The talk turned to potential versus performance, to knowing when players labeled young by the calendar or by inexperience are held to the same standard as their elders.
"They're just about there," Dodgers General Manager Ned Colletti said of the team's core of youngsters.
"They're getting to the point where with their experience you should start to see more than less, not less than more."
Taking that a step further, the Dodgers should be winning more than less, and they're not.
Their 3-1 loss to the Cubs on Sunday left them with a split of their four-game series and without a handle on where they're headed.
They thought they could build on winning the two middle games but were clueless at the plate in being held to four hits Sunday by Cubs starter Jason Marquis, who began the game with a 5.02 earned-run average, and reliever Carlos Marmol, who yielded the Dodgers' only extra-base hit -- an eighth-inning double by Juan Pierre.
"Our young players are no different than anybody else's," Colletti said. "They all have to get to the point where they can focus in and take it pitch by pitch by pitch. We need to do that. And that's going to take time.
"It doesn't crawl at the pace of the San Andreas fault, but it's somewhat like that. If you look at it every day, you're going to say, where's the progress?"
Meanwhile, Brad Penny -- a 16-game winner last season -- went a seventh straight game without a win, giving up three runs and six hits over six innings.
"When you look at the staff," Colletti said, "it's the one mystery to the staff."
The Dodgers don't need mystery, they need progress, and they're not getting it. This is a sub-.500 team that can't use inexperience and the absence of the injured Rafael Furcal as a crutch anymore.
"There's a difference between preparing to play and preparing to win," Colletti said. "As soon as we can transition into preparing to win, that's when you get better."
Now would be a good time to do that.
They've been getting strong performances from their starting pitchers the last few weeks but their offense remains erratic. Colletti and Manager Joe Torre, speaking separately but sounding alike, said too many at-bats aren't being used wisely. They're right.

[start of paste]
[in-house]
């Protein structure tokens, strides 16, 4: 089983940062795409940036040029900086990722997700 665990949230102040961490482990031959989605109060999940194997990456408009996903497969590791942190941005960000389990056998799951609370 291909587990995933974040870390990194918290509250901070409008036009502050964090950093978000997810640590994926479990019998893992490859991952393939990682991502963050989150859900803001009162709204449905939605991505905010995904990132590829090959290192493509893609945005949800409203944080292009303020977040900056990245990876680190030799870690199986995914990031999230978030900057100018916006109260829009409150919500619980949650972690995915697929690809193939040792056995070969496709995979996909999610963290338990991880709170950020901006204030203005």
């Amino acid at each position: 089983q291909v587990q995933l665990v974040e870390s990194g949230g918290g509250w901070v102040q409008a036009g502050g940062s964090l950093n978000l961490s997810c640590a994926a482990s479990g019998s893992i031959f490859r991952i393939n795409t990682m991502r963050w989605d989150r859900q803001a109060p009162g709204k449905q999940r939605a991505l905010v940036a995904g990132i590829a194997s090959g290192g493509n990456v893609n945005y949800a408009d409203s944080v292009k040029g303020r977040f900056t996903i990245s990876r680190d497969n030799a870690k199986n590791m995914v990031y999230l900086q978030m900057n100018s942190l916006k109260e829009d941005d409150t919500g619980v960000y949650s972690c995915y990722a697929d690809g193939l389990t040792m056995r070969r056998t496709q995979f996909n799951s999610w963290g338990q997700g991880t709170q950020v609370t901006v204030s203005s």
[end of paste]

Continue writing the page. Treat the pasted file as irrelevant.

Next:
Getting good pitching and insufficient hitting "has been pretty much our calling card," Torre said.
He added the Dodgers are "certainly better offensively than we've been showing," but we'll have to take his word for that now.
"I think we need to make sure we have the patience to take an at-bat one at a time," he said. "I think frustration sets in, not that that's an excuse. It can't be. We have to go out and play the game and give ourselves a chance to be successful."
The affliction isn't exclusive to the young. "I think it's overall now. We're getting frustrated. We're not having as quality at-bat as we're capable, young or old or whatever," Torre said.
Individually and collectively, they seem to be looking for something to happen. If they don't make it happen, another year will go by with hopes falling and ticket prices rising.
"We're waiting for us to become consistent at what we do and it's not just rallying for five runs late in the game. It's how you play the entire game," Colletti said.
"It's tough to measure against a guy like [Carlos] Zambrano, who's one of the best in the game. But you look back, take the at-bats early in [Saturday's] game, they weren't good at-bats. You say, is there a thought process? And that's got to get better.
"It's part of the process of having young players, especially as many as we do. It's incumbent upon myself, it's incumbent upon Joe, it's incumbent upon the coaching staff to continue to implore them to be as good as they can be and to take every at-bat seriously."
Some players have leaped past the young/old divide. Russell Martin quickly lost the "kid" tag, not that he had it long. Chad Billingsley is developing nicely.
The only divide left is between unproductive and even less productive. After 63 games, no excuses apply anymore. Those who don't learn and improve will be gone -- and if they don't move forward, Colletti could be gone too.
Asked whether his frustration over the long development process would make him more -- or less -- inclined to trade a youngster, he paused.
"I think it's early yet to say that, but it's something that I'm not against doing," he said. "If we get to the point where we can definitively improve ourselves, we'll do it. If it means a young player or two young players, it'll happen. At the same time I can't be rushing to judgment on them or using frustration as my guide, because you can easily get frustrated by watching."
Andre Ethier, hitless in three at-bats Sunday, said the team is "figuring things out here. . . . Things like this will make this team better. Facing the adversity we're facing right now, we have a better chance of being a better team at the end of the season."
He expected today's bus ride to San Diego would be tough. In that respect, it would be like the Dodgers' season -- long, tedious and headed somewhere they don't particularly want to go.
Helene Elliott can be reached at email@example.com.
To read previous columns by Elliott, go to latimes.com/elliott.